Hello, developers of planet Earth! Earlier this year, we at Earthly embarked on a journey to bring better builds to the world. We started with a deep belief that builds should be self-contained, reproducible, portable, and parallel. In addition, we think build tools should be friendly, accessible, and down to earth - hence our name.
Today, we are pleased to announce that a number of well-respected industry veterans also share our vision and have joined Earthly’s seed round of funding to fuel our growth. We have partnered with 468 Capital, the fund of Florian Leibert (Mesosphere), as well as a number of creators of large developer ecosystems, such as Spencer Kimball (Cockroach Labs), Olivier Pomel (DataDog), Mitch Wainer (DigitalOcean), Matt Klein (Envoy proxy), Mirko Novakovic (Instana, NewForge), David Cramer (Sentry.io), Cristian Strat (head of trading platform Coinbase) and David Aronchick (Kubernetes, GKE). In addition, a number of institutional investors with deep experience in developer platforms have joined the round, including Salil Deshpande of Bain Capital-backed fund Uncorrelated Ventures, Jeremy Levine of Bessemer Venture Partners and Ed Roman of Hack VC.
The General Sentiment Around Builds
Since our initial product launch, we’ve talked to several engineers, build gurus, and industry experts about traditional build tooling, and we discovered that nobody likes their build process. Builds are always a source of frustration one way or another. They’re slow, brittle, too difficult to understand, inconsistent, and difficult to iterate on.
In contrast, we found out that the number one reason people love Earthly so much is its ability to reproduce failures. Reproducibility is key, because it allows people to iterate on builds quickly on their laptops without having to worry that they will break when they push to CI.
Earthfiles represent a reproducibility guarantee, ensuring that your build will run the same way on all platforms - CI, your colleague’s laptop, Linux, Mac, Windows, etc. - regardless of any local specific tool chain.
People who have sought out reproducibility before Earthly have developed their own docker-based build scripts that essentially run most of the build within makeshift containers. The common problem with this approach is that the build requires constant fiddling to get right, still breaks occasionally on a colleague’s computer, and is poorly understood across wider teams.
Did you know that
sed on a Mac is different from the
sed on Linux distributions? So is find. And so is make. And a number of other tools we take for granted. Even on Linux alone, can you be sure that your colleagues are running the same version of Python or of Java? Is JDK even installed? If all of us were build gurus, experts in the likes of bash, Makefile, and cross-system compatibility, maybe this wouldn’t be such a big issue. But we’re not.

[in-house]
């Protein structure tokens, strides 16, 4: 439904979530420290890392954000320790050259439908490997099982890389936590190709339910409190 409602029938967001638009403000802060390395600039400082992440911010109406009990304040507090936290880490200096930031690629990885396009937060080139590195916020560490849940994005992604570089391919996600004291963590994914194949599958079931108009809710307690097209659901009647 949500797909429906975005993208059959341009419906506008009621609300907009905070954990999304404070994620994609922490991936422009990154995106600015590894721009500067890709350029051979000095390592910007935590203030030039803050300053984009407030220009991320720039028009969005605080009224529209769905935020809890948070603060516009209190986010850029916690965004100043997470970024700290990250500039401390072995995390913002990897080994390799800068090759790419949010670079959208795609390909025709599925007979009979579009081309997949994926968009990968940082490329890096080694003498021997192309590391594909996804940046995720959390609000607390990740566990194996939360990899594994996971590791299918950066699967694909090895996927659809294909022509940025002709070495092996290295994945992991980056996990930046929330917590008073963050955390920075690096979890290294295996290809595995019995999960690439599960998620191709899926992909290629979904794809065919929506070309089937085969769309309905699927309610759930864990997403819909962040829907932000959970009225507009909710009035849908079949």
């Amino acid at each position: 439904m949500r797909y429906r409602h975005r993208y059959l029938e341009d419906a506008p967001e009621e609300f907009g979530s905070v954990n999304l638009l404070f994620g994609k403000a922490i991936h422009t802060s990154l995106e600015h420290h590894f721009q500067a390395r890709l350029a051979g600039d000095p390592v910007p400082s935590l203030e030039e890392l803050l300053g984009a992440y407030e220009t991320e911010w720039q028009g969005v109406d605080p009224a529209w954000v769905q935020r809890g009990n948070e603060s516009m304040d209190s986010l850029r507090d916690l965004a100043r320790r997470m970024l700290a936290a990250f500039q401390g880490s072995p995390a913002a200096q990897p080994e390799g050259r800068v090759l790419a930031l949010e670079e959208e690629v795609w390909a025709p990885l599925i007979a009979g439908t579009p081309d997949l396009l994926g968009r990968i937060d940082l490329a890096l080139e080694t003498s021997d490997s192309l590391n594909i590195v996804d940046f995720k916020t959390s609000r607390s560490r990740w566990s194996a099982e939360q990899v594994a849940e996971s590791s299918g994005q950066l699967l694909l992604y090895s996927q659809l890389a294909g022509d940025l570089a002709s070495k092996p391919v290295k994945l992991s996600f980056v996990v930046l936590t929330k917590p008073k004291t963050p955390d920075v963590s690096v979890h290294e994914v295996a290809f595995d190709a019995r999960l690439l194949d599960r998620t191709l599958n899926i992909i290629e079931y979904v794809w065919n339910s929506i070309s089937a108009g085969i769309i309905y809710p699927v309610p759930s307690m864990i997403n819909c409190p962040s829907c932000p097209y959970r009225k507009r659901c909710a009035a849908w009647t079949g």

These incompatibilities lead to significant inefficiencies in the software development lifecycle. Too often, teams don’t even run integration tests, because they have no idea how to build the projects belonging to other teams. Beyond the typical build scripts, there are often too many unwritten assumptions, so they just give up and leave it to be caught down the pipeline, in CI, UAT… or perhaps in production.
With Earthly, we believe we can make this process an order of magnitude better.
How Does It Work?
Docker made containers friendlier to use and widely accessible, bringing container isolation into mainstream usage. In a similar spirit, Earthly follows in Docker’s footsteps, bringing together a number of important innovations into an easy-to-use package. We bring together BuildKit and OCI images and inspiration from Dockerfiles and Makefiles to make reproducible builds easier to get right and harder to get wrong.
Earthly is somewhat like a Makefile, where each target is fully isolated from one another - and, more importantly, isolated from the host environment. As they’re isolated, there is no way to depend on anything you have installed locally. To bring in OS-level dependencies, you install them as part of the build, the same way you would install them in a Dockerfile. In fact, the entire Docker Hub ecosystem can be leveraged in the build process.
In a way, Earthly completes Dockerfiles. While Dockerfiles allow you to define the make-up of Docker images, Earthfiles go beyond and also allow you to run unit tests, integration tests, or to output arbitrary files (eg. binaries, artifacts, jars), not just images - all of which runs within a containerized environment, thus maintaining consistency of execution.
There are lots of other goodies that Earthly does beyond this, such as automatically running everything in parallel, bringing a modern import system and having native secrets and SSH agent support.
Having reproducible builds is the first step in our journey. We plan to build shared caching and highly parallel cloud-based builds next. We have a deep belief that builds can create bridges between engineering teams - not roadblocks. This has become our mission, and we will not stop until we’ve achieved it!
Since our launch, we’ve worked with our users to address their needs and make the experience as pleasant and friendly as possible. We love feedback - check out Earthly, drop by our slack channel or tell us what you’re building and how your experience can be improved.
We’re excited to have you join us on our journey!
“Reproducible and parallelizable build and continuous integration, as well as explicit dependency management, are critical to scaling any organization. I’m extremely excited about Earthly bringing this functionality to existing container based build systems without requiring an extremely expensive retooling effort on top of something like Bazel. Earthly is a pragmatic and incremental solution to a thorny problem that all organizations face.”
– Matt Klein, creator of Envoy Proxy